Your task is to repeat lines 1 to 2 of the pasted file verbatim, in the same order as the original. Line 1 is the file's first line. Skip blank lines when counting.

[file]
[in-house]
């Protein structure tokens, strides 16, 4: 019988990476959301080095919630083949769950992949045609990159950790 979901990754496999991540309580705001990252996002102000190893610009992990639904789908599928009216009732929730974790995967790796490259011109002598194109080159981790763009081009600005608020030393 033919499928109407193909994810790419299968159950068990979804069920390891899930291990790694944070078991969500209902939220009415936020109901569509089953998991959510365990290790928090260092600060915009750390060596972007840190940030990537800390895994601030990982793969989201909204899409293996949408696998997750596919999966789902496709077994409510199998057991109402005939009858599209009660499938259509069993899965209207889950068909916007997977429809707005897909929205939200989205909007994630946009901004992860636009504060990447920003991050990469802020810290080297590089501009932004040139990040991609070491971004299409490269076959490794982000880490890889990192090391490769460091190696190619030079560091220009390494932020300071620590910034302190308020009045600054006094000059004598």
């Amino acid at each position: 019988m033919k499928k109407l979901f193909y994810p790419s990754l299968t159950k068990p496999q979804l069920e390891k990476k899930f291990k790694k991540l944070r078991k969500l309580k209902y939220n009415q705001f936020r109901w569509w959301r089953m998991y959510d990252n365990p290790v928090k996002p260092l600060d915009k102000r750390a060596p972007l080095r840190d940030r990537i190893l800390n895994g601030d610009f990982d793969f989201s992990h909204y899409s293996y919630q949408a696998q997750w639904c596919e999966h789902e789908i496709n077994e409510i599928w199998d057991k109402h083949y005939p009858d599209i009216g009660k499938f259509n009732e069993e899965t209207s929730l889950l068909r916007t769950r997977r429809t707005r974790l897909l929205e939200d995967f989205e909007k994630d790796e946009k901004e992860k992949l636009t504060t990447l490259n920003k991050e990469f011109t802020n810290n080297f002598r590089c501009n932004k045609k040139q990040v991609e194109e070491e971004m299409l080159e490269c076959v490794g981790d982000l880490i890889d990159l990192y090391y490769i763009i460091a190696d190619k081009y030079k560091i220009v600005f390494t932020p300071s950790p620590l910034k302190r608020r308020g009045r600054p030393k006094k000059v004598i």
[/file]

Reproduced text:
[in-house]
């Protein structure tokens, strides 16, 4: 019988990476959301080095919630083949769950992949045609990159950790 979901990754496999991540309580705001990252996002102000190893610009992990639904789908599928009216009732929730974790995967790796490259011109002598194109080159981790763009081009600005608020030393 033919499928109407193909994810790419299968159950068990979804069920390891899930291990790694944070078991969500209902939220009415936020109901569509089953998991959510365990290790928090260092600060915009750390060596972007840190940030990537800390895994601030990982793969989201909204899409293996949408696998997750596919999966789902496709077994409510199998057991109402005939009858599209009660499938259509069993899965209207889950068909916007997977429809707005897909929205939200989205909007994630946009901004992860636009504060990447920003991050990469802020810290080297590089501009932004040139990040991609070491971004299409490269076959490794982000880490890889990192090391490769460091190696190619030079560091220009390494932020300071620590910034302190308020009045600054006094000059004598």